Special Dublin service to remember Royal Irish Constabulary dead

Royal Irish Constabulary members
Royal Irish Constabulary members

A special service to commemorate the Royal Irish Constabulary (RIC) officers who died between the Easter Rising of 1916 and the partition of Ireland in 1922 will be held in Dublin later this month.

More than 500 members of the RIC and Dublin Metropolitan Police (DMP) lost their lives during those turbulent years and their memory has been kept alive by the HARP Society.

Most of the murdered officers were Catholics – many shot dead in front of their families as they left Sunday mass.

This year’s inter-denominational commemoration will take place on Saturday, August 27 at St Paul of the Cross church, Mount Argus at 2.30pm.

The hour-long service will consist of Old and New Testament readings, with music from the Garda Ladies Choir and the Dublin Concert Band.

A spokesman for the HARP Society said: “It is a matter of record that the RIC and DMP for the greater part served their communities faithfully in the decades leading up to the revolutionary period, only to find themselves suddenly on the wrong side of history’s tide.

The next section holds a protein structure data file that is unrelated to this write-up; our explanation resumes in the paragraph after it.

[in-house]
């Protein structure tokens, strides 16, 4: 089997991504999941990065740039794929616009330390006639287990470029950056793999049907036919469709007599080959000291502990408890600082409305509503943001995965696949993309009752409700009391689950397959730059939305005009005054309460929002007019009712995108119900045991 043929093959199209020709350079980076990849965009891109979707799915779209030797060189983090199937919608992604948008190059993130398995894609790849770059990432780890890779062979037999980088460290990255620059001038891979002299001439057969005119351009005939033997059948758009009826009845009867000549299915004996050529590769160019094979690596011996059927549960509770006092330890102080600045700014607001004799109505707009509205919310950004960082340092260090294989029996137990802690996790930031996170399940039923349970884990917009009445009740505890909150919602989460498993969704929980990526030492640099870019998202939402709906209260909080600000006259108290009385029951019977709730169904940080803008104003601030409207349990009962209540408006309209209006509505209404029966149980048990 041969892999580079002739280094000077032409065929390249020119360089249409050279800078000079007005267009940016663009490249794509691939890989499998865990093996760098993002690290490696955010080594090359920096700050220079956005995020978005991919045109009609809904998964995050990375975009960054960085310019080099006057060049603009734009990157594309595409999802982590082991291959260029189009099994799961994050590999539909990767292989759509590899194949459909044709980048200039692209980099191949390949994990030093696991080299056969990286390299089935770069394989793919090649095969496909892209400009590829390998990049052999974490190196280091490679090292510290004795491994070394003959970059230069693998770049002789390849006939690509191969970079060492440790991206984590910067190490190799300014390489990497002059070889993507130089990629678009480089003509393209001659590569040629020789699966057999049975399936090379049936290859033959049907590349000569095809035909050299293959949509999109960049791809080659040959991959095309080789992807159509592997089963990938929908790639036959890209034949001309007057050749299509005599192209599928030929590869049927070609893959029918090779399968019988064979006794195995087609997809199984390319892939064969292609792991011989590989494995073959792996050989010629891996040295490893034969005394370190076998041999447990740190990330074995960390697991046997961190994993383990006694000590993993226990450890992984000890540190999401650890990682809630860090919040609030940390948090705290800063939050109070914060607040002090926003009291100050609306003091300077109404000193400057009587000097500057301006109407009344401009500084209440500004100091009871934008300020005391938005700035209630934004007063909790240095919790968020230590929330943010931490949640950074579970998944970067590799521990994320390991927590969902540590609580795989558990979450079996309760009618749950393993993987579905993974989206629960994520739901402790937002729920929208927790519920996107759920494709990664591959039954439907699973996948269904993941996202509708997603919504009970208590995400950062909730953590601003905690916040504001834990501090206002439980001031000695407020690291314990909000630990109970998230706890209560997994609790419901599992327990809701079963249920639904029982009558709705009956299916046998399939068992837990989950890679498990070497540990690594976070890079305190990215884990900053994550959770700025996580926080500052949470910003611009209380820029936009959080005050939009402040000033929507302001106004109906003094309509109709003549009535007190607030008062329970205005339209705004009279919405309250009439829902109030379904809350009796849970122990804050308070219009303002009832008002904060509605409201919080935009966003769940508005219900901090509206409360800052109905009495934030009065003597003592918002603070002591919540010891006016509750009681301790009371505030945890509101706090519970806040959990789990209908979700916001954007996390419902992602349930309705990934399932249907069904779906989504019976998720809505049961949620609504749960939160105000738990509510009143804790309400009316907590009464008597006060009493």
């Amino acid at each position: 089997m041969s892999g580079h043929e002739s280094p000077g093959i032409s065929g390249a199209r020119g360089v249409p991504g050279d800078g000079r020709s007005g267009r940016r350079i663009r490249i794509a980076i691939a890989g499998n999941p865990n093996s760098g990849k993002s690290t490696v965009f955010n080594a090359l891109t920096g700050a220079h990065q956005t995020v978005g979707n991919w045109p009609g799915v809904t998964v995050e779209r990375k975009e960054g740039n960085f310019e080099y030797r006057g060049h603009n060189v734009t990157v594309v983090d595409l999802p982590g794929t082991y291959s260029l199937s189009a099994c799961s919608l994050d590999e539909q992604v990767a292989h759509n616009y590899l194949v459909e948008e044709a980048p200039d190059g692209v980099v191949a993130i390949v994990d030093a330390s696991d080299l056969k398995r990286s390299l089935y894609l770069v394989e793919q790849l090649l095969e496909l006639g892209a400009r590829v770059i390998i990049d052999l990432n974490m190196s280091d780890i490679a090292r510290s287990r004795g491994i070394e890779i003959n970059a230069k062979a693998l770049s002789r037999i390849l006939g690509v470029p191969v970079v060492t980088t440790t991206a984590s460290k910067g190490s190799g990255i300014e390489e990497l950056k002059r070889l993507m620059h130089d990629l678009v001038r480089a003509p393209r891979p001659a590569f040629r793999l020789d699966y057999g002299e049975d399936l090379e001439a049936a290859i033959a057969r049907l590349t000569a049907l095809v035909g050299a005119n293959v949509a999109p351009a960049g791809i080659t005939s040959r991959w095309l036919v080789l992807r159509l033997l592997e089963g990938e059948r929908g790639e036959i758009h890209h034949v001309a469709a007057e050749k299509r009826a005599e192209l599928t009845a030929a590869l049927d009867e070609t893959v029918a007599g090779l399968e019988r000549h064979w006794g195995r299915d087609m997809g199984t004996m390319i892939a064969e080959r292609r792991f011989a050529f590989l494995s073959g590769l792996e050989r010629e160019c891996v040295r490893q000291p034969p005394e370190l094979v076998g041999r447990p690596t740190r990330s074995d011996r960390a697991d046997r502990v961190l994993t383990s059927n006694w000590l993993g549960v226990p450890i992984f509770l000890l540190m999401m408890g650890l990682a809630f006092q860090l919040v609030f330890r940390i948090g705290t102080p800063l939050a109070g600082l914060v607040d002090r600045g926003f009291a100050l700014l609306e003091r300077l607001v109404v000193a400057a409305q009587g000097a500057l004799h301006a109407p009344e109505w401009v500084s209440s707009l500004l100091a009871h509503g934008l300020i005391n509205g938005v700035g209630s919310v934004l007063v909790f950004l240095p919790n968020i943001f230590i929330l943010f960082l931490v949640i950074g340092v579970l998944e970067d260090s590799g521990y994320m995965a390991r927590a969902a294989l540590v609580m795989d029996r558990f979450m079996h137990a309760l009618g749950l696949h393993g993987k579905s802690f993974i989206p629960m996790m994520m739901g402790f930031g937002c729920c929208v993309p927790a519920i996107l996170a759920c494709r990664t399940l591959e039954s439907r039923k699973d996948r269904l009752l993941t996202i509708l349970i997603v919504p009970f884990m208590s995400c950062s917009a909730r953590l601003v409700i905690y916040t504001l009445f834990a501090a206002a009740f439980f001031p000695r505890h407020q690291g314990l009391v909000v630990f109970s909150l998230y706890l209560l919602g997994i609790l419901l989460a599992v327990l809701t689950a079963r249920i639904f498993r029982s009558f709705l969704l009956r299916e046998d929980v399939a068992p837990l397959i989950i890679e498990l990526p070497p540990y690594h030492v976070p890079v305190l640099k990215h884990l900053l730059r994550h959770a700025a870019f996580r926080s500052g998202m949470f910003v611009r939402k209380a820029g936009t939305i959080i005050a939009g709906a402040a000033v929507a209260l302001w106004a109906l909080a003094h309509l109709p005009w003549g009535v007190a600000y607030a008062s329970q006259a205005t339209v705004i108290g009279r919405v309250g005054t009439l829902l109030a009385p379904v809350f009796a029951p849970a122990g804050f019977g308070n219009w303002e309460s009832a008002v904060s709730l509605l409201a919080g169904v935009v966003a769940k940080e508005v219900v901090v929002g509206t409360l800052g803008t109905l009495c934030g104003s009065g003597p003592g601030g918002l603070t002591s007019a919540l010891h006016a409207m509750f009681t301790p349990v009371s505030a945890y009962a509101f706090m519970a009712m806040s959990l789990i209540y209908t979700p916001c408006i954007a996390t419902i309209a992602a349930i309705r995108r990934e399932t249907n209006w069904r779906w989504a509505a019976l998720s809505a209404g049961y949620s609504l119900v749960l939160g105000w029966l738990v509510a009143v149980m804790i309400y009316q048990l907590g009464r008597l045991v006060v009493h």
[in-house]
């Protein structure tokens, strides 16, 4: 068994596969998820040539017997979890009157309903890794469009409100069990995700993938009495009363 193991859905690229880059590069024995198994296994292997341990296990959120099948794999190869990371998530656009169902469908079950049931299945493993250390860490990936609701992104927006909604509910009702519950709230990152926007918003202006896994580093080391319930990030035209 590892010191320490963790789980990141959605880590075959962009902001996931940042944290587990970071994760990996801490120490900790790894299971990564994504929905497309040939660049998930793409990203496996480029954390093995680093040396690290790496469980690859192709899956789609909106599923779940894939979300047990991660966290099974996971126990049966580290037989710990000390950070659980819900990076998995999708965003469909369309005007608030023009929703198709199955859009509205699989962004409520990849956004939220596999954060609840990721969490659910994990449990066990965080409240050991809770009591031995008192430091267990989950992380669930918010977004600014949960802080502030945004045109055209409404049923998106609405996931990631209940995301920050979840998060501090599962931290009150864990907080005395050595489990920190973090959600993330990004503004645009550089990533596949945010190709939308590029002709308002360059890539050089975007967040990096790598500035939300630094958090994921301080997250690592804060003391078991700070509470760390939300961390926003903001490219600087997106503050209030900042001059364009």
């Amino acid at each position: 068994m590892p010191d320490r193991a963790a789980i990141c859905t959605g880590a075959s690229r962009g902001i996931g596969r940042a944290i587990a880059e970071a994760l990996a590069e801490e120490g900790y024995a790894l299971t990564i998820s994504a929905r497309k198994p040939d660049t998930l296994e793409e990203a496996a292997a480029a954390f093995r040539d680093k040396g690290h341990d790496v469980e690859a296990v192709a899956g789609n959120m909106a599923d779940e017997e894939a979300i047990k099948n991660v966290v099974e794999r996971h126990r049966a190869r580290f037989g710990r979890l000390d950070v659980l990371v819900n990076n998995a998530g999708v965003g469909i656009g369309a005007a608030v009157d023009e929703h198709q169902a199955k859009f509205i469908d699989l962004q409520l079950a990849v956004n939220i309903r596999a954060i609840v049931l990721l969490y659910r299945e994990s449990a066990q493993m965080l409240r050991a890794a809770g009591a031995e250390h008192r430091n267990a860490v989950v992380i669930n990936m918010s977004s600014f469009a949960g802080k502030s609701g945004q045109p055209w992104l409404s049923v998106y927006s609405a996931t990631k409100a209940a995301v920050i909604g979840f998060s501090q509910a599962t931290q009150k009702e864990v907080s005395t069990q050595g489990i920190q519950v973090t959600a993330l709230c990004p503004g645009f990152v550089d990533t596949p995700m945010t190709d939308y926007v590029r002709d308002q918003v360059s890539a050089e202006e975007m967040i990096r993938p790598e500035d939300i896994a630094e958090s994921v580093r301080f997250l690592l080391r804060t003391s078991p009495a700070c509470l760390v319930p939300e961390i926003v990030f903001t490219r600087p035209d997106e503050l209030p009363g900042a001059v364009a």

“We consider it only fair and just that those policemen – many of whom had long service and families to support – should, in these reconciliatory times, be officially remembered.”

The spokesman added: “They and their countless descendants have made an immeasurable contribution to the fabric of Irish society.”

In previous years, the society said they had faced criticism from some Irish republicans for paying tribute to a British-backed police force.

There was controversy in 2012 when a similar religious commemorative service – the first of its kind – was held at the national police memorial in Dublin’s Glasnevin cemetery.